ODR is enabled with a single global configuration command, router odr. Turn off any dynamic routing protocols in the spoke routers. Spoke routers will automatically start advertising their subnets using CDP. However, ODR and a dynamic routing protocol can be run on a hub router. CDP is enabled by default. It would need to be enabled only if it has been turned off for some reason. The command to enable the CDP process on a router is cdp run. To enable CDP on a specific interface, the command is cdp enable.

The figure shows a typical hub-and-spoke topology. To configure ODR, use the router odr command on the hub router. As long as all routers are running IOS 11.2 or later and the connecting medium supports SNAP (such as the Frame Relay shown), ODR is operational and the hub will learn the addresses of the stub networks. The only configuration necessary at the stub routers is a static default route to the hub router. Cisco IOS versions 12.0.5.T and higher include a new feature that sends an automatic default route to the spokes from the hub router.

ODR routes can also be redistributed into routing protocols. If RTA in the graphic needs to advertise the ODR discovered routes into OSPF, RTA configuration could include the commands shown:

RTA(config)#router odr
RTA(config)#router ospf 1
RTA(config-router)#redistribute odr metric 100 subnets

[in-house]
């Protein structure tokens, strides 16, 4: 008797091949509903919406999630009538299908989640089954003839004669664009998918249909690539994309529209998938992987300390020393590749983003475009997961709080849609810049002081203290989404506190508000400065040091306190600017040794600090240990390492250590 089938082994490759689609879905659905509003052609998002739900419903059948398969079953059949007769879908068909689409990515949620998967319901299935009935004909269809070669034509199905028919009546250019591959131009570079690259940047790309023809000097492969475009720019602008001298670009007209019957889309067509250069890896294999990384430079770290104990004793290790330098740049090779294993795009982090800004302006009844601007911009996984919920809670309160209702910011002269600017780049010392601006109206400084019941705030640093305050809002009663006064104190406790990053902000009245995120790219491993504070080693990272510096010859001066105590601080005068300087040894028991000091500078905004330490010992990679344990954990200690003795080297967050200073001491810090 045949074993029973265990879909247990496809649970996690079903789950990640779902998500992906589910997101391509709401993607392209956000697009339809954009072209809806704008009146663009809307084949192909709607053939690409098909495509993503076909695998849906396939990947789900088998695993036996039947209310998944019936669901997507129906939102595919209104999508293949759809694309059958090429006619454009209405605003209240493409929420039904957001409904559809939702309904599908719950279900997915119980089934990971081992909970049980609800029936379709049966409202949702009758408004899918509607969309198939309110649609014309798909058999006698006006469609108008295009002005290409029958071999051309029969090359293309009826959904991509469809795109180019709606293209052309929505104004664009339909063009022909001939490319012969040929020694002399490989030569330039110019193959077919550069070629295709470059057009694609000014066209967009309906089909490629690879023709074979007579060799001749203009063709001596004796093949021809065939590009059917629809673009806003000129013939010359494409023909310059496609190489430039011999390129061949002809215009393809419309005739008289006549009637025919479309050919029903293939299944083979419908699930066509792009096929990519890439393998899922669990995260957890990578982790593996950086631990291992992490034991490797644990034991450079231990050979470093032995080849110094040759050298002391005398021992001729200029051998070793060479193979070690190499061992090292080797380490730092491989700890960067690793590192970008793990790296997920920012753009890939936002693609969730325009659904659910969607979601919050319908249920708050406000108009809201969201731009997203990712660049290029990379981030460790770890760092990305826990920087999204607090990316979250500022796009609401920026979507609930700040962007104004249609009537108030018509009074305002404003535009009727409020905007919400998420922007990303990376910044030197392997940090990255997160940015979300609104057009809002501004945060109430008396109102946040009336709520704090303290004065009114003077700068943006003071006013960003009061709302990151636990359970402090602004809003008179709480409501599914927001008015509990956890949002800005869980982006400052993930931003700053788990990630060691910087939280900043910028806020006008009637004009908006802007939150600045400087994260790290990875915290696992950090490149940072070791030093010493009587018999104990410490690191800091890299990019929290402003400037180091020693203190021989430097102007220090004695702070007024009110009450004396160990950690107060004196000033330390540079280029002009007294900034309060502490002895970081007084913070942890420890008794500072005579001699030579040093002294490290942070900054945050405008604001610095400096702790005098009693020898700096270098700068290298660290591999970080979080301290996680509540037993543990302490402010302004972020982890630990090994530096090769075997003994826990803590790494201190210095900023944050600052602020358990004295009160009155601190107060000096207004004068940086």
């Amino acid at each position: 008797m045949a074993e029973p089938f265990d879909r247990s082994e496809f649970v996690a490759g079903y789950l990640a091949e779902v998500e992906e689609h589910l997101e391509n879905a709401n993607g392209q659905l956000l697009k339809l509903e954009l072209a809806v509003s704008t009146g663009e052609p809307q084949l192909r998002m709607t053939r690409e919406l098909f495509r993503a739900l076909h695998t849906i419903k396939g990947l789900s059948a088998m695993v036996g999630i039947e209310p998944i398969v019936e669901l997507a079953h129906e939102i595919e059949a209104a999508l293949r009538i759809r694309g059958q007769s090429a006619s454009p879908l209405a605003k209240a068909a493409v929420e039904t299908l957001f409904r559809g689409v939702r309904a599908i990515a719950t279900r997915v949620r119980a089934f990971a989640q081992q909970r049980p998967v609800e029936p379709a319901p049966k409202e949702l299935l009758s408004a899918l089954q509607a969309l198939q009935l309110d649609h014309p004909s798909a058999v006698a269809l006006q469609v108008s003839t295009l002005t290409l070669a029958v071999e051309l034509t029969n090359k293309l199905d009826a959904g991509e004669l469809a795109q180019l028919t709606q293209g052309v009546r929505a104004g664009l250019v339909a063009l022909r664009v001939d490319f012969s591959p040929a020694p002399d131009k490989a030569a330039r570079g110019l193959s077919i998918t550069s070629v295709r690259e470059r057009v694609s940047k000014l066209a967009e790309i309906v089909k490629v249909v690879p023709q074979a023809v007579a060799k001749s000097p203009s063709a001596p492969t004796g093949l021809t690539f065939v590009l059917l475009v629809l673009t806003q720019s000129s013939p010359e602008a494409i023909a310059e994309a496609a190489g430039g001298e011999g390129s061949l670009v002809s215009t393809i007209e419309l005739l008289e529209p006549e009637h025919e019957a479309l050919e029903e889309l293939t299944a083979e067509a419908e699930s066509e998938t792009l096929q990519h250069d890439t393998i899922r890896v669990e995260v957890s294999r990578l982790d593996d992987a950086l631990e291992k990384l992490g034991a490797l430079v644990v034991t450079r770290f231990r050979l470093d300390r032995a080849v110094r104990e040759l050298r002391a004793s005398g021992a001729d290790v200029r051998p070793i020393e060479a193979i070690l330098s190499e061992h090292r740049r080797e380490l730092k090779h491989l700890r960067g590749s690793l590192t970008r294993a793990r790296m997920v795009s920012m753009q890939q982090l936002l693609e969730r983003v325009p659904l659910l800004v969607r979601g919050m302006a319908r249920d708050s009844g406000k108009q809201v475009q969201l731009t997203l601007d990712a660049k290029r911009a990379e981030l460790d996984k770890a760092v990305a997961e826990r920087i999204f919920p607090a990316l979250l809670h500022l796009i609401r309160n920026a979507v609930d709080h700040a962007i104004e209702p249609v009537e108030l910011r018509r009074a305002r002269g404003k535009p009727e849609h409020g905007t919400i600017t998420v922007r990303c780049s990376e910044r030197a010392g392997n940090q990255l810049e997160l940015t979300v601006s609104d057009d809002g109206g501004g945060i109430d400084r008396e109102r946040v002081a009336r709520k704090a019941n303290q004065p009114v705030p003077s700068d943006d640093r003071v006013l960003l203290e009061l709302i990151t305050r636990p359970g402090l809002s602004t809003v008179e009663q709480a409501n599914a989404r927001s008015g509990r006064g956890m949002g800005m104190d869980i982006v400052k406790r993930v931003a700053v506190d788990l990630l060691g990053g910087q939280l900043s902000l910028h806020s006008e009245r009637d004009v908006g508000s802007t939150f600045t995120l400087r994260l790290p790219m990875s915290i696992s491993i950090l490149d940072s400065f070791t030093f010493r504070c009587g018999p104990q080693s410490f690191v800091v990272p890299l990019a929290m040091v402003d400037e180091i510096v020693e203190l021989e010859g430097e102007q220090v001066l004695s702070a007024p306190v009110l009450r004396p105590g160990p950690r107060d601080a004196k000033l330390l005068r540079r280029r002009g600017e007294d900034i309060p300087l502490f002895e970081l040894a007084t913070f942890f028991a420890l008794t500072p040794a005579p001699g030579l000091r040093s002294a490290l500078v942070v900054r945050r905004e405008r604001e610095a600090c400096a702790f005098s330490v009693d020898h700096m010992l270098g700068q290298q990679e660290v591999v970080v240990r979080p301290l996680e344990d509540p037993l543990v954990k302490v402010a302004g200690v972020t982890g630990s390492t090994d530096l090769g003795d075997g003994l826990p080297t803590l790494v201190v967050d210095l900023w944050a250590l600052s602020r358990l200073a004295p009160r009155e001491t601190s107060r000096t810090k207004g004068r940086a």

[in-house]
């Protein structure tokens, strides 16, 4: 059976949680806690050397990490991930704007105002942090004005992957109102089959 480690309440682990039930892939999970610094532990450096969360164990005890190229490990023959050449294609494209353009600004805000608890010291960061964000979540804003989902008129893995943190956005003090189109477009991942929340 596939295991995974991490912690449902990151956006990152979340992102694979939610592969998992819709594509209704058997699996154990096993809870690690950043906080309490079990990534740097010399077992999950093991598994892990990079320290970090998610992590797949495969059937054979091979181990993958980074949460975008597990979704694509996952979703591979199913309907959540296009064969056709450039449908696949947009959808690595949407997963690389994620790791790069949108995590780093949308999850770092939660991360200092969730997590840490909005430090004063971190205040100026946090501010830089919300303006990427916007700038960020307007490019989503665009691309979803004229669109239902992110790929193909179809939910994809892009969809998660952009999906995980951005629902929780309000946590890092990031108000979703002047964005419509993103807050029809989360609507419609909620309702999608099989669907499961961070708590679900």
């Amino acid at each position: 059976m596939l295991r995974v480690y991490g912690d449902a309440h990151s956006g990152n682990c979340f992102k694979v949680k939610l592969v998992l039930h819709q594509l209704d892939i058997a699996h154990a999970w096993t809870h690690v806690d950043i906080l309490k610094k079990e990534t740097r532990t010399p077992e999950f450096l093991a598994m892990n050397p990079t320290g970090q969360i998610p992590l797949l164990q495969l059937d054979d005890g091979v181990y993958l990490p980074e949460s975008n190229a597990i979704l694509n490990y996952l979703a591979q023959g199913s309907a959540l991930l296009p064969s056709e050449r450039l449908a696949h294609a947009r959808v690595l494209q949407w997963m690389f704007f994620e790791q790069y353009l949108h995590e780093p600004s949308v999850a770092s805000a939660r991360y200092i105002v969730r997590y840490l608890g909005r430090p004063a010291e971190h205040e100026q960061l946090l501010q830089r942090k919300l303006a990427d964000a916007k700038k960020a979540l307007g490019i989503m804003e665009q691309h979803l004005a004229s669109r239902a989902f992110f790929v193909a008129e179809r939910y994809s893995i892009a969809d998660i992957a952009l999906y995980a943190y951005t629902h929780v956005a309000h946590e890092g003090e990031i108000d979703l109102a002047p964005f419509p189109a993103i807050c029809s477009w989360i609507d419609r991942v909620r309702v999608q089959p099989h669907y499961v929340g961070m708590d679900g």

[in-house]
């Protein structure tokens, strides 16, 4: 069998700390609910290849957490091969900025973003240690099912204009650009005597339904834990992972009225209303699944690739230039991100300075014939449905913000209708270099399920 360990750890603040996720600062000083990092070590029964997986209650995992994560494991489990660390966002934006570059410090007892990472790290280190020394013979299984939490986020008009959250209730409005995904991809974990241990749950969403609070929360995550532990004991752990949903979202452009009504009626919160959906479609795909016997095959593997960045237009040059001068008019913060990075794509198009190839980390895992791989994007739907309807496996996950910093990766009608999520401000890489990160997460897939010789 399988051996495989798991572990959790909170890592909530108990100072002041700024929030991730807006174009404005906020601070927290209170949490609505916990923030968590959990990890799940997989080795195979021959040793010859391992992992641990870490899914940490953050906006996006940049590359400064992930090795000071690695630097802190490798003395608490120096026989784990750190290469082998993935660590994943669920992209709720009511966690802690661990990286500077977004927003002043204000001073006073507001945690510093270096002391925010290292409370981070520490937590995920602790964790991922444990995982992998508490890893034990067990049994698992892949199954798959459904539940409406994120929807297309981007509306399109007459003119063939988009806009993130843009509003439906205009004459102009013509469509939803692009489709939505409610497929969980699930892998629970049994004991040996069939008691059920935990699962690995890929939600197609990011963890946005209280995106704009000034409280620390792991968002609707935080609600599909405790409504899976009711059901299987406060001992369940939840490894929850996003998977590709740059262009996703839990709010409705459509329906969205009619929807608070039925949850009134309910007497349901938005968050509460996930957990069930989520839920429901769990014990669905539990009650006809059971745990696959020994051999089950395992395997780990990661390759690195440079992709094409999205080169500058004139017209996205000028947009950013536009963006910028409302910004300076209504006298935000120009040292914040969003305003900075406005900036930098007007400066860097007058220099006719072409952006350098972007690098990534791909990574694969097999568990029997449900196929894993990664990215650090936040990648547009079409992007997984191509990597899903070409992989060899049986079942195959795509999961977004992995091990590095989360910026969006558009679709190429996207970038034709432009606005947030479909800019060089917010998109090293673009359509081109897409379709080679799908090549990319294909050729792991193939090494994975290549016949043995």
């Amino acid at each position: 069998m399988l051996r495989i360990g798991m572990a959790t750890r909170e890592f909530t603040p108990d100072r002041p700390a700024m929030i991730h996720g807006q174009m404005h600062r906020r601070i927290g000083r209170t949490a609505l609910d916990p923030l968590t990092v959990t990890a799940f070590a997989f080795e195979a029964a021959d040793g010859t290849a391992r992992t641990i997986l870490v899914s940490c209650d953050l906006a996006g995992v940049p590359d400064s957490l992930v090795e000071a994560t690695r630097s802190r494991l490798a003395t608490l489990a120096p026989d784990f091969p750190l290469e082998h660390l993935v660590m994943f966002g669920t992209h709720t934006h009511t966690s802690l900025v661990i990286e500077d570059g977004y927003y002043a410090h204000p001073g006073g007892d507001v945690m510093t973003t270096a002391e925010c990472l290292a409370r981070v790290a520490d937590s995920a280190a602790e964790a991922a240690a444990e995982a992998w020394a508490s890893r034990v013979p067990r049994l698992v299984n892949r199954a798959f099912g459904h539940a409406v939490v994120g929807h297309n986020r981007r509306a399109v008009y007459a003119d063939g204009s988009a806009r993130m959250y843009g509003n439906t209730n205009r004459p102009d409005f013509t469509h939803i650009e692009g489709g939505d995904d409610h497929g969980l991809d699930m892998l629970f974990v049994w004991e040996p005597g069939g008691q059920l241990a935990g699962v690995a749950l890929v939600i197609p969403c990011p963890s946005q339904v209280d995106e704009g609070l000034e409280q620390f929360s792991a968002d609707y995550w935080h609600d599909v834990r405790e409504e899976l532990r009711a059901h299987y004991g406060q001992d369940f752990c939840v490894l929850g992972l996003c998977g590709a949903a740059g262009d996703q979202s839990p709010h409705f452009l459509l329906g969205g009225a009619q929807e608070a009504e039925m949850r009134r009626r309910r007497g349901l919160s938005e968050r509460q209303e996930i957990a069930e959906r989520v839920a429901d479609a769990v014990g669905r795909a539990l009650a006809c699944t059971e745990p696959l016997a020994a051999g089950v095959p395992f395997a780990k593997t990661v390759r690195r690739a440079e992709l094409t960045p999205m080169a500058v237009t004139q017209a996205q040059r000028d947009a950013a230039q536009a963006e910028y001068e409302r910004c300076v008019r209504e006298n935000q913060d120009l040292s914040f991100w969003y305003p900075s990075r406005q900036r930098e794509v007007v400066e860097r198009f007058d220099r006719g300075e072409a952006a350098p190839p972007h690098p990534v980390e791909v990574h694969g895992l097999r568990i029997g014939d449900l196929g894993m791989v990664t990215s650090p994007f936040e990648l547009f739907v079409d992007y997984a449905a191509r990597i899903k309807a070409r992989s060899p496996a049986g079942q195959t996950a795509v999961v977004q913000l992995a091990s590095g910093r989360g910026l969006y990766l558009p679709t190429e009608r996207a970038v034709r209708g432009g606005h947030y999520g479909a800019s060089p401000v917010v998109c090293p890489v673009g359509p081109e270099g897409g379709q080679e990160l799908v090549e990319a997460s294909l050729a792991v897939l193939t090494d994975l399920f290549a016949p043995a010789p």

RTA(config-router)#network 10.2.0.0 0.0.255.255 area 1

3.5.1 Convergence issues

This process is both collaborative and independent. The routers share information with each other, but must individually recalculate their own routing tables. For individual routing tables to be accurate, all routers must have a common view of the network topology. When all routers in a network agree on the topology they are considered to have converged. Rapid convergence means rapid recovery from link failure or other network changes. Routing protocols and network designs are ultimately judged by how rapidly they converge.

When routers are in the process of convergence, the network is susceptible to routing problems. Some routers learn that a link is down while others incorrectly believe that the link is still up. If this happens the individual tables will be contradictory and may lead to dropped packets or devastating routing loops.